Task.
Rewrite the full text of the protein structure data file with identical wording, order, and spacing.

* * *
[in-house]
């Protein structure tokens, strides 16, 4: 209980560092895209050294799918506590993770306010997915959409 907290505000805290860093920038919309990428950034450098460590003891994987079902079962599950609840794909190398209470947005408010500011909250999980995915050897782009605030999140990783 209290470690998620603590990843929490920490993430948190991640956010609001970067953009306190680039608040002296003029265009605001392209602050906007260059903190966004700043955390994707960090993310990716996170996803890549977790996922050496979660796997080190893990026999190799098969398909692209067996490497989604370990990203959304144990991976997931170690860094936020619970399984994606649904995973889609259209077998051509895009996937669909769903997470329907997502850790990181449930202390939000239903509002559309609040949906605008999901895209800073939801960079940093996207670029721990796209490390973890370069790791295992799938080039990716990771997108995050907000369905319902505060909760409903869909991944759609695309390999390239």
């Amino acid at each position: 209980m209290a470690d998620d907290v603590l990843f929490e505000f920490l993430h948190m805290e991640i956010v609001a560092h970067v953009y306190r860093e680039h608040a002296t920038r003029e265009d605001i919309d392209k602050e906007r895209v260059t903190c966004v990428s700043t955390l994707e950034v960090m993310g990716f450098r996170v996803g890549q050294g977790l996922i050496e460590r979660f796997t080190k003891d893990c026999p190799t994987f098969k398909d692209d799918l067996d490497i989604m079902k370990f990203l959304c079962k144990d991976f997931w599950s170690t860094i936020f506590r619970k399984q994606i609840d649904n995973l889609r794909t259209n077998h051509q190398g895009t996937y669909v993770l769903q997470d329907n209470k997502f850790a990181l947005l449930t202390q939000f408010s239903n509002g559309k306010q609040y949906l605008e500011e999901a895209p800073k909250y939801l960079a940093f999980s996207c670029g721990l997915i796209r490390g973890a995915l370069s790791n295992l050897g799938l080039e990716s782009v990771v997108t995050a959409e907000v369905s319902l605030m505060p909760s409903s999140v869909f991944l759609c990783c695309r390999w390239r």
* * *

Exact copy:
[in-house]
């Protein structure tokens, strides 16, 4: 209980560092895209050294799918506590993770306010997915959409 907290505000805290860093920038919309990428950034450098460590003891994987079902079962599950609840794909190398209470947005408010500011909250999980995915050897782009605030999140990783 209290470690998620603590990843929490920490993430948190991640956010609001970067953009306190680039608040002296003029265009605001392209602050906007260059903190966004700043955390994707960090993310990716996170996803890549977790996922050496979660796997080190893990026999190799098969398909692209067996490497989604370990990203959304144990991976997931170690860094936020619970399984994606649904995973889609259209077998051509895009996937669909769903997470329907997502850790990181449930202390939000239903509002559309609040949906605008999901895209800073939801960079940093996207670029721990796209490390973890370069790791295992799938080039990716990771997108995050907000369905319902505060909760409903869909991944759609695309390999390239």
């Amino acid at each position: 209980m209290a470690d998620d907290v603590l990843f929490e505000f920490l993430h948190m805290e991640i956010v609001a560092h970067v953009y306190r860093e680039h608040a002296t920038r003029e265009d605001i919309d392209k602050e906007r895209v260059t903190c966004v990428s700043t955390l994707e950034v960090m993310g990716f450098r996170v996803g890549q050294g977790l996922i050496e460590r979660f796997t080190k003891d893990c026999p190799t994987f098969k398909d692209d799918l067996d490497i989604m079902k370990f990203l959304c079962k144990d991976f997931w599950s170690t860094i936020f506590r619970k399984q994606i609840d649904n995973l889609r794909t259209n077998h051509q190398g895009t996937y669909v993770l769903q997470d329907n209470k997502f850790a990181l947005l449930t202390q939000f408010s239903n509002g559309k306010q609040y949906l605008e500011e999901a895209p800073k909250y939801l960079a940093f999980s996207c670029g721990l997915i796209r490390g973890a995915l370069s790791n295992l050897g799938l080039e990716s782009v990771v997108t995050a959409e907000v369905s319902l605030m505060p909760s409903s999140v869909f991944l759609c990783c695309r390999w390239r």